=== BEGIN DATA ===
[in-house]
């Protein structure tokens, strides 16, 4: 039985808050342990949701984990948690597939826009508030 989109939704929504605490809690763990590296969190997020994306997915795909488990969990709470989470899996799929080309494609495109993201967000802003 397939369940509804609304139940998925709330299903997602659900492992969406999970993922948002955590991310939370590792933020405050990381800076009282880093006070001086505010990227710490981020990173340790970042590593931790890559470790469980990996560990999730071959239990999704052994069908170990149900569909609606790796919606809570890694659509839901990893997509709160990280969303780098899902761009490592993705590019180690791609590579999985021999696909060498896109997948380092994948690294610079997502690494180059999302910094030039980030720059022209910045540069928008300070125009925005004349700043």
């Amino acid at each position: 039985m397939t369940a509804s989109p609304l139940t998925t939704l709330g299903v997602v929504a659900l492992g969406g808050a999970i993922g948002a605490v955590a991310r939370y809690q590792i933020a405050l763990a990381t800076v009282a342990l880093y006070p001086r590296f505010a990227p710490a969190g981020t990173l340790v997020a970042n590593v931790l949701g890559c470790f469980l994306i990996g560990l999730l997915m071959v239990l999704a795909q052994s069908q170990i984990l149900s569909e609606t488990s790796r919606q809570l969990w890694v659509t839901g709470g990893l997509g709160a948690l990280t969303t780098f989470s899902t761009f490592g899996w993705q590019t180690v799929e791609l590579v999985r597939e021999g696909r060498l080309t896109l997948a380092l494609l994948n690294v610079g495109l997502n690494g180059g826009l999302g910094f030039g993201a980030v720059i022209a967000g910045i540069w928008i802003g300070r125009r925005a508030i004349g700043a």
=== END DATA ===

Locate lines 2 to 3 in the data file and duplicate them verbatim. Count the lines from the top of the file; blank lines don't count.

């Protein structure tokens, strides 16, 4: 039985808050342990949701984990948690597939826009508030 989109939704929504605490809690763990590296969190997020994306997915795909488990969990709470989470899996799929080309494609495109993201967000802003 397939369940509804609304139940998925709330299903997602659900492992969406999970993922948002955590991310939370590792933020405050990381800076009282880093006070001086505010990227710490981020990173340790970042590593931790890559470790469980990996560990999730071959239990999704052994069908170990149900569909609606790796919606809570890694659509839901990893997509709160990280969303780098899902761009490592993705590019180690791609590579999985021999696909060498896109997948380092994948690294610079997502690494180059999302910094030039980030720059022209910045540069928008300070125009925005004349700043």
């Amino acid at each position: 039985m397939t369940a509804s989109p609304l139940t998925t939704l709330g299903v997602v929504a659900l492992g969406g808050a999970i993922g948002a605490v955590a991310r939370y809690q590792i933020a405050l763990a990381t800076v009282a342990l880093y006070p001086r590296f505010a990227p710490a969190g981020t990173l340790v997020a970042n590593v931790l949701g890559c470790f469980l994306i990996g560990l999730l997915m071959v239990l999704a795909q052994s069908q170990i984990l149900s569909e609606t488990s790796r919606q809570l969990w890694v659509t839901g709470g990893l997509g709160a948690l990280t969303t780098f989470s899902t761009f490592g899996w993705q590019t180690v799929e791609l590579v999985r597939e021999g696909r060498l080309t896109l997948a380092l494609l994948n690294v610079g495109l997502n690494g180059g826009l999302g910094f030039g993201a980030v720059i022209a967000g910045i540069w928008i802003g300070r125009r925005a508030i004349g700043a």